An Excerpt from The Ocean Container
What can I see?
Thin mist blowing through the branches of wind-carved Sitka spruce, cracked, grey bark and thin lower branches hung with a wispy lichen known as speckled horsehair. (I’m using your names for these things because I don’t have my own, and I want you to understand.)
At the base of these trees are some salal bushes, ripe with purple berries, beyond my reach. Below them are deer ferns, and a variety of other low-growing plants, which from my vantage point seem almost tropical. Like an Henri Rousseau jungle. It’s an observation you, too, might make—if you were this low to the ground. You might see it this way despite knowing the latitude is too far north for a jungle. 53º north.
The mist alternately accumulates and thins. When it’s thin and the light is right, dew sparkles, berries glow, and the various greens are distinct from one another. Sometimes, when there are gaps in the mist, one can see a faint blue sky. To you, it would be the same colour blue as a 1956 Buick Special. A colour known as chalfonte blue.
Within the groundcover is a tiny rose-like plant—a dewberry with a single raspberry-like drupelet atop its central stem. I can see it from the interior corner of my left eye. It is a miniscule prize, and for this reason rarely harvested. To me it is worth everything, and I attempt to reorient my body in order to grasp it between my thin, prehensile lips. With great effort I succeed, and am able to vacuum its meager juices through my keratin filter teeth.
It is the last thing I eat.
I was stranded
Prior to the dewberry, I had eaten nothing for many days. I have eaten nothing since. And yet when I came here the food was plentiful. There were ripe salal berries at water level, and I plucked them. I stirred up the bed of what was—temporarily—a saltwater lake. I opened my jaw, filled my mouth, strained out the water, and ingested a bounty of sand fleas, small fish, and even the odd sandpiper—a kind of bird. Some of them had washed inland during the upheaval. I needed to compress them in my mouth so they could slide freely down my gullet. I heard their little bones snap like dry twigs.
There had been great turbulence, and I know now that my inland access was granted by a tsunami. It was one of the tsunamis referenced in oral histories of the first people to inhabit the area. It is estimated to have taken place sometime in the fifteenth century, but I can tell you with certainty it washed ashore at 2:23 pm on August 24, 1426.
I swam into what I thought was an inlet—in fact an inshore basin, its access to the ocean only temporary. I swam around for a few days, but couldn’t find my way out. It hardly mattered at first, what with the plentiful nourishment. But then the water levels subsided and I couldn’t swim at all. And now there is no water—just mist and damp. I know I won’t survive.
The spot at which I rest—from which I am unable to move—is the same spot at which I extruded the last major meal to occupy my bowels. Flies feed on my excrement, and they will soon feed on my flesh. I have reported the visual splendor of this place, but now my eyes have clouded over. I see almost nothing.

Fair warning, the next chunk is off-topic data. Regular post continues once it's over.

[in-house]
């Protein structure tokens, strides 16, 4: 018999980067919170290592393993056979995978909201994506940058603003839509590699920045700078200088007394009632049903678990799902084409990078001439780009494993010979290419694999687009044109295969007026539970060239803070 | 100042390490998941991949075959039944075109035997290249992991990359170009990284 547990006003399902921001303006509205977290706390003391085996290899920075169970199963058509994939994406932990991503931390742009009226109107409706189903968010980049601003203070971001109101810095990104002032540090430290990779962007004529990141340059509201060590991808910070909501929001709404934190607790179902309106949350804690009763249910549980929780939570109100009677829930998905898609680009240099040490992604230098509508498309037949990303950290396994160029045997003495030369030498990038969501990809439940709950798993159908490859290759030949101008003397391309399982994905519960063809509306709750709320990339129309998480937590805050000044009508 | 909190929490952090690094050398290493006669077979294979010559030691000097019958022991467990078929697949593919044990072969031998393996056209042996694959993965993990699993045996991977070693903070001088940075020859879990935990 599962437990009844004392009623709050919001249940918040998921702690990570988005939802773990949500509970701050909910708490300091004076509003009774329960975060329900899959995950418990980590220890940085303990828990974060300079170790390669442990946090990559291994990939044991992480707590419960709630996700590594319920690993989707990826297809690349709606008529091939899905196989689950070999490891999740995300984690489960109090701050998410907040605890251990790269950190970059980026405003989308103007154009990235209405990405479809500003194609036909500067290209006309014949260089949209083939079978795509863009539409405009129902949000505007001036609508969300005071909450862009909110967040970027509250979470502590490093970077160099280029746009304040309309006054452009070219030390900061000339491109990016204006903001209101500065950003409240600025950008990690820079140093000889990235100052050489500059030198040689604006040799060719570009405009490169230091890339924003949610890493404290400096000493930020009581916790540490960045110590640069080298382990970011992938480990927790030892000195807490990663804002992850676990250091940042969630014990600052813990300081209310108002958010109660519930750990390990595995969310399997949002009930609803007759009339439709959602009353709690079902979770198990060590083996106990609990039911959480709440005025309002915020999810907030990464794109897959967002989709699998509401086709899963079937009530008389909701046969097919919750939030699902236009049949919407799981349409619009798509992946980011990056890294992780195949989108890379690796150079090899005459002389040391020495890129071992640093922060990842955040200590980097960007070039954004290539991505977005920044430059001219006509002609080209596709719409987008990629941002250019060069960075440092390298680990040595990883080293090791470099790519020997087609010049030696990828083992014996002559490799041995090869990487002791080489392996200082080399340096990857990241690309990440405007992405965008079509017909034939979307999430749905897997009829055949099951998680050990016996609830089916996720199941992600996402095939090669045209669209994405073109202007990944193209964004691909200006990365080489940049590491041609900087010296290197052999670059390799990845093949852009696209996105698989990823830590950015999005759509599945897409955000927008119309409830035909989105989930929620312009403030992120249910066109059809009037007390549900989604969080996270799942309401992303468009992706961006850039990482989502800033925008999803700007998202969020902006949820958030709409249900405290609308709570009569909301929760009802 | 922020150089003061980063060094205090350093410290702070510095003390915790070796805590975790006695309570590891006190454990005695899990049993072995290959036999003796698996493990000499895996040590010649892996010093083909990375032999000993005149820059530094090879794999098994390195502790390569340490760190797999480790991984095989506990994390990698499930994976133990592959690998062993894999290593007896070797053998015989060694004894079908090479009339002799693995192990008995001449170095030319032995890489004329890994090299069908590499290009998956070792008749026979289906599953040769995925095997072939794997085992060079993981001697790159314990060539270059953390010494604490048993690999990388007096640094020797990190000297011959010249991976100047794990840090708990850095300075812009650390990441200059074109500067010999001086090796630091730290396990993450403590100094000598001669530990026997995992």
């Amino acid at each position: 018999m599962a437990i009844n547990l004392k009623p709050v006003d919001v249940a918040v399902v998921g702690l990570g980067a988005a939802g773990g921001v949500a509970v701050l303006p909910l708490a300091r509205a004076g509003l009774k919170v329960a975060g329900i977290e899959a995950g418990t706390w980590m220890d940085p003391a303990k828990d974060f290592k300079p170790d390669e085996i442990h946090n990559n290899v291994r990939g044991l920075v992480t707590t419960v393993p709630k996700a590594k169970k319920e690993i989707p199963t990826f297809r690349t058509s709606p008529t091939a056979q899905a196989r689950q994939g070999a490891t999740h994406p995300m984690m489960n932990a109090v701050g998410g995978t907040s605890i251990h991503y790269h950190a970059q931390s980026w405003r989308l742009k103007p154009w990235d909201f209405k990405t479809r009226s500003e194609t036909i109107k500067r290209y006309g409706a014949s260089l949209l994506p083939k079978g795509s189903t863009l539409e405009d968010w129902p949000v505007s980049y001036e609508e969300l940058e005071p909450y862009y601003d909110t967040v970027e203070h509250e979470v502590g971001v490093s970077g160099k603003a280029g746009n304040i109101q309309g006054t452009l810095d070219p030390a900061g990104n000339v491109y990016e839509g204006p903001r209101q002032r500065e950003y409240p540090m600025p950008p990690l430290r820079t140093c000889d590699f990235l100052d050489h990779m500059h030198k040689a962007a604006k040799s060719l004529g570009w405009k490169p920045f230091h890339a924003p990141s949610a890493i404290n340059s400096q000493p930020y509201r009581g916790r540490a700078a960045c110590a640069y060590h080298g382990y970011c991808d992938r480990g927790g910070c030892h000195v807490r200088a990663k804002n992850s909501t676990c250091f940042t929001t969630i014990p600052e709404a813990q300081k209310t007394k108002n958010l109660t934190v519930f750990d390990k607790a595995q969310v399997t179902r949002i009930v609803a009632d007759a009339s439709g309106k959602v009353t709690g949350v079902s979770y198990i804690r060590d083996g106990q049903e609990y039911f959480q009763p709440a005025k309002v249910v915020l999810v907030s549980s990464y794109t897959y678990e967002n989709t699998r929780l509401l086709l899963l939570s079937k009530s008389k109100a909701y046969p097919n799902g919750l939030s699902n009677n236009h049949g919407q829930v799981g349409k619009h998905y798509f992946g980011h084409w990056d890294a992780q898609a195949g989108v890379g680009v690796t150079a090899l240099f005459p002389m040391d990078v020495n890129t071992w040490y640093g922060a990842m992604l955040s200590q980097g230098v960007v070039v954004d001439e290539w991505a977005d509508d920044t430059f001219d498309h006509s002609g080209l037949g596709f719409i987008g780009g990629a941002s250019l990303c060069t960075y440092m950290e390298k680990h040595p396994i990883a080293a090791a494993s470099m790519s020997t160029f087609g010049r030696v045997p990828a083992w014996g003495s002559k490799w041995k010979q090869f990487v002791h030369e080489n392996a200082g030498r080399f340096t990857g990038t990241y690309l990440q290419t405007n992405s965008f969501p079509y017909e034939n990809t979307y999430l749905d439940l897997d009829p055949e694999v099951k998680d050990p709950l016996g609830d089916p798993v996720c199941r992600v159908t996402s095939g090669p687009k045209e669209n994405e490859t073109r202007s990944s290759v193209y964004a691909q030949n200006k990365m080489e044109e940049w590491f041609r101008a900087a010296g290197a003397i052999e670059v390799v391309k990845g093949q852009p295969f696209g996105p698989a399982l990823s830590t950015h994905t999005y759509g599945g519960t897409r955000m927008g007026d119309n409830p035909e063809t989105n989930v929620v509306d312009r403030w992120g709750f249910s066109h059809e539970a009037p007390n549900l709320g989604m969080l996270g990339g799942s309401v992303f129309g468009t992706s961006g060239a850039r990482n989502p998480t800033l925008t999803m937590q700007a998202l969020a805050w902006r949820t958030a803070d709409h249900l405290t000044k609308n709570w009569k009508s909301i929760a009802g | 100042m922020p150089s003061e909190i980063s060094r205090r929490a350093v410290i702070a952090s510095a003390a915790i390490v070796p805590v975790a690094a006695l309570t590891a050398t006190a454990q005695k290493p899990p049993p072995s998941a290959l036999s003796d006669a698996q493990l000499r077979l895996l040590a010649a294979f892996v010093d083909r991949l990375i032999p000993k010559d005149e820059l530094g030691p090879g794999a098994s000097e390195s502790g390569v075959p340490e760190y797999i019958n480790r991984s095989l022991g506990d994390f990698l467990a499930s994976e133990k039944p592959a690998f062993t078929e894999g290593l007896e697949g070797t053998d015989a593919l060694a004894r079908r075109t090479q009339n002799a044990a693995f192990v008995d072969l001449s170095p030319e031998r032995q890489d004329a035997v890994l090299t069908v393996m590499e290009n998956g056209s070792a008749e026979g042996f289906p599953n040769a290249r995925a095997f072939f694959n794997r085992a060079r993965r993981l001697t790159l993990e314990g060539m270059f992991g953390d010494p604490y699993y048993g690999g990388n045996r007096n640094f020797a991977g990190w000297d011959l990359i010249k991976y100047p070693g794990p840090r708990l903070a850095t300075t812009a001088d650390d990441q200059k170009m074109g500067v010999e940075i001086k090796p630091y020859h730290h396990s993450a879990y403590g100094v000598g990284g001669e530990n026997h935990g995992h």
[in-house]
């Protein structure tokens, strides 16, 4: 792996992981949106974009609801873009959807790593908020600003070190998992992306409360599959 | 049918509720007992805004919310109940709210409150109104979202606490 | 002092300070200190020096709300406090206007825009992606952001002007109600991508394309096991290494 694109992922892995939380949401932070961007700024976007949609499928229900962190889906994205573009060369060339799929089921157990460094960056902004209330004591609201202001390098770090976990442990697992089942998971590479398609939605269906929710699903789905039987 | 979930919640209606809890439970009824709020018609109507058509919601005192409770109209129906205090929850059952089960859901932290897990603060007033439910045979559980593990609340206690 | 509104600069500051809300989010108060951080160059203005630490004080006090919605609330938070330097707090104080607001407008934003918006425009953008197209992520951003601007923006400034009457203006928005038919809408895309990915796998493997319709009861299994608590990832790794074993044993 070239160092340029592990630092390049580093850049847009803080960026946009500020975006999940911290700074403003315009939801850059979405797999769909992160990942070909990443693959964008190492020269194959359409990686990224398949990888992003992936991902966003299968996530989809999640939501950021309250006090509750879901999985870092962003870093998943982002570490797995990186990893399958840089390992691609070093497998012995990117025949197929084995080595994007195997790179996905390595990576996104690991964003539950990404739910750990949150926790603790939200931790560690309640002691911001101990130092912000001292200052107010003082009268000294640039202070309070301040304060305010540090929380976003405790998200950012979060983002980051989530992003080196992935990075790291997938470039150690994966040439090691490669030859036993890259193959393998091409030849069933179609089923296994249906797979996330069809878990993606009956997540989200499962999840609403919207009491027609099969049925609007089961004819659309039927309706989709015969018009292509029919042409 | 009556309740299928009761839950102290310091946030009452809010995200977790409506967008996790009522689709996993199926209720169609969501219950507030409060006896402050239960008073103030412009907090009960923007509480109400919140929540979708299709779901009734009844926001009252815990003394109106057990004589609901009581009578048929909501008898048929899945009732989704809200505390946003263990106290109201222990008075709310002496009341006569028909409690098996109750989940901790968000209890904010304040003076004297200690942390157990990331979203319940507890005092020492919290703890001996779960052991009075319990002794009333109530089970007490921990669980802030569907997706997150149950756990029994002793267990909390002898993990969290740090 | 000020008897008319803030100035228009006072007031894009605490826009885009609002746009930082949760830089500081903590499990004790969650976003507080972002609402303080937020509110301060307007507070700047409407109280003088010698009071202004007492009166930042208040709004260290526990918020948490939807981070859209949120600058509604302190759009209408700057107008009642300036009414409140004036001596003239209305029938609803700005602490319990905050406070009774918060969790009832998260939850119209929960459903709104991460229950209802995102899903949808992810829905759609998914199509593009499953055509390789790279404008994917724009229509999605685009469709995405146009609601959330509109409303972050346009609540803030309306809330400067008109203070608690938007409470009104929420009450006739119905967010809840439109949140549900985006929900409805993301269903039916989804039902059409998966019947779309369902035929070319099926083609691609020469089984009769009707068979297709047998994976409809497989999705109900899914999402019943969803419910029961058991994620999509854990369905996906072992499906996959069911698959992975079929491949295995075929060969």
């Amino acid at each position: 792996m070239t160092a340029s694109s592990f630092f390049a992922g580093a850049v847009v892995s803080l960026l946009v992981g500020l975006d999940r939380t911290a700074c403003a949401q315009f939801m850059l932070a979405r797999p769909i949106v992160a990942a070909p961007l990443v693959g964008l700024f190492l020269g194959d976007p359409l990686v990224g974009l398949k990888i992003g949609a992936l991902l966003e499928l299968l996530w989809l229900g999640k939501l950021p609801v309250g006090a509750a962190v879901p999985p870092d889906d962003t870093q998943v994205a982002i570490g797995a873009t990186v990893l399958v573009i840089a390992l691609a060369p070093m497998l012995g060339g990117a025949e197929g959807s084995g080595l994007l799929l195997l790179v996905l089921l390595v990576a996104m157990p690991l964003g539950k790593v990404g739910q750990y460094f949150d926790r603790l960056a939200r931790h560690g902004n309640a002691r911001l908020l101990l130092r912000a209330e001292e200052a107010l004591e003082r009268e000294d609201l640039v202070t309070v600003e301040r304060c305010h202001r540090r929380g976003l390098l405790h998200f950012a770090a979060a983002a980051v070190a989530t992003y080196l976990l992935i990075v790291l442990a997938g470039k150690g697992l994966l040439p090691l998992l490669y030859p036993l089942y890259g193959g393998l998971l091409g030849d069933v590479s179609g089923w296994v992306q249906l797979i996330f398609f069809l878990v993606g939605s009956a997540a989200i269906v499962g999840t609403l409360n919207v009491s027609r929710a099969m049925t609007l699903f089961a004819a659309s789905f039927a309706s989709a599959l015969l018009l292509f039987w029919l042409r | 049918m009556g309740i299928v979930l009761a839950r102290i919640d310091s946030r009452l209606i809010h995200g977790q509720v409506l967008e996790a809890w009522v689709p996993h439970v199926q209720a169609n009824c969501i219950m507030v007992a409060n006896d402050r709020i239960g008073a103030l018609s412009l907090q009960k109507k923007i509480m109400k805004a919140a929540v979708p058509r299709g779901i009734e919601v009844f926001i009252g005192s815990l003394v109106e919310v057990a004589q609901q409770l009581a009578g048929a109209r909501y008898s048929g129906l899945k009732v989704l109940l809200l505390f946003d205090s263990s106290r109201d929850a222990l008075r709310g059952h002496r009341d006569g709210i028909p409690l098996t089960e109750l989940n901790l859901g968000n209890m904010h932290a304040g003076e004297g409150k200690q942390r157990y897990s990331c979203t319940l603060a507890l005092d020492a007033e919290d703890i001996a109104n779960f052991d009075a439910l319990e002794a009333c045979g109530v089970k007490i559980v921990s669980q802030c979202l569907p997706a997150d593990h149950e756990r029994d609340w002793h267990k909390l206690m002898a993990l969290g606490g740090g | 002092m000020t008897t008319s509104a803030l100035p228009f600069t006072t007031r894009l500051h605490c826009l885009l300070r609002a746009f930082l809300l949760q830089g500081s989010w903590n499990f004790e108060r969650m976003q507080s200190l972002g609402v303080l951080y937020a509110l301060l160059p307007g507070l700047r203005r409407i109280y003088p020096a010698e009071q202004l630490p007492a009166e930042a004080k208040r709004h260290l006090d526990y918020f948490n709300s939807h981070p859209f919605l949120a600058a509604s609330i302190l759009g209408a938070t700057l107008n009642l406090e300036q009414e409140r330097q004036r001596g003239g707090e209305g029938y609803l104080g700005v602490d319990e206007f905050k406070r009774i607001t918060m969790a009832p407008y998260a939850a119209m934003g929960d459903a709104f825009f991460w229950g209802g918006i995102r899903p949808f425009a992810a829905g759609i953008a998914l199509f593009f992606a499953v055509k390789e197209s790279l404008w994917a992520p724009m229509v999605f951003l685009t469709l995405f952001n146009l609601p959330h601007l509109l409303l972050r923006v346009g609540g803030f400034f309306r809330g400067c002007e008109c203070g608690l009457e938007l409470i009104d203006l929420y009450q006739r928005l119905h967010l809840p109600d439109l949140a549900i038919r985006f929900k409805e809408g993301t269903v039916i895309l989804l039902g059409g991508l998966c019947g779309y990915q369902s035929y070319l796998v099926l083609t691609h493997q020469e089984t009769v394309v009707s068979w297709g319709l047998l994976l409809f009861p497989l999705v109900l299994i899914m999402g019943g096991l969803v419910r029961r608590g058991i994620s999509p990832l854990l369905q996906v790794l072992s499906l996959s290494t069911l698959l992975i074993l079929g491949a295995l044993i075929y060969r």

My internal organs are being compressed under their full terrestrial weight. My heart pumps with great effort, and I have lost most of my fat reserves. My skin is cracked and painful. And I am very cold—as cold as you would be if you were naked, floating in the North Pacific. The air temperature here should be no colder than the nearby water, yet I feel no warmth. Nor do I have, any longer, the strength to shiver.
It is sad to know my body—this life—will soon expire. It is also frustrating: I can hear the waves crashing against the shore. The ocean is not far away. And yet I have been unable to find my way back.
One day a person will walk through this forest and see what looks like a small piece of driftwood. They will wonder how a piece of driftwood found its way so far inland. They won’t recognize it for the jawbone of a whale. Of course they won’t. No one would expect the jawbone of a whale to be so small.
If there were a name for my species, it might be super-pygmy blue whale. That is because we are exactly like blue whales—like scale models of blue whales. The largest of our species is perhaps only two metres in length. We evolved to this size the last time atmospheric CO2 levels were above 400 parts per million, roughly one million years ago. Our food supply dwindled and we couldn’t sustain our weight. We lost body mass just as salamanders and other species are doing in your time. Or so the theory goes.
I know you might not believe such a species as the super-pygmy blue whale ever existed. Perhaps it is because you possess discrete knowledge of the evolution of whales generally. You may doubt that a species such as ours—some 46 million years removed from our ancient ancestor maiacetus‘s first experiments with life in the water—could have evolved and disappeared so quickly. But whatever your level of knowledge, I ask you not to doubt. Just let it be. Trust me when I tell you: we existed. Trust me also when I tell you: I have since been reincarnated many times, and am still on this planet.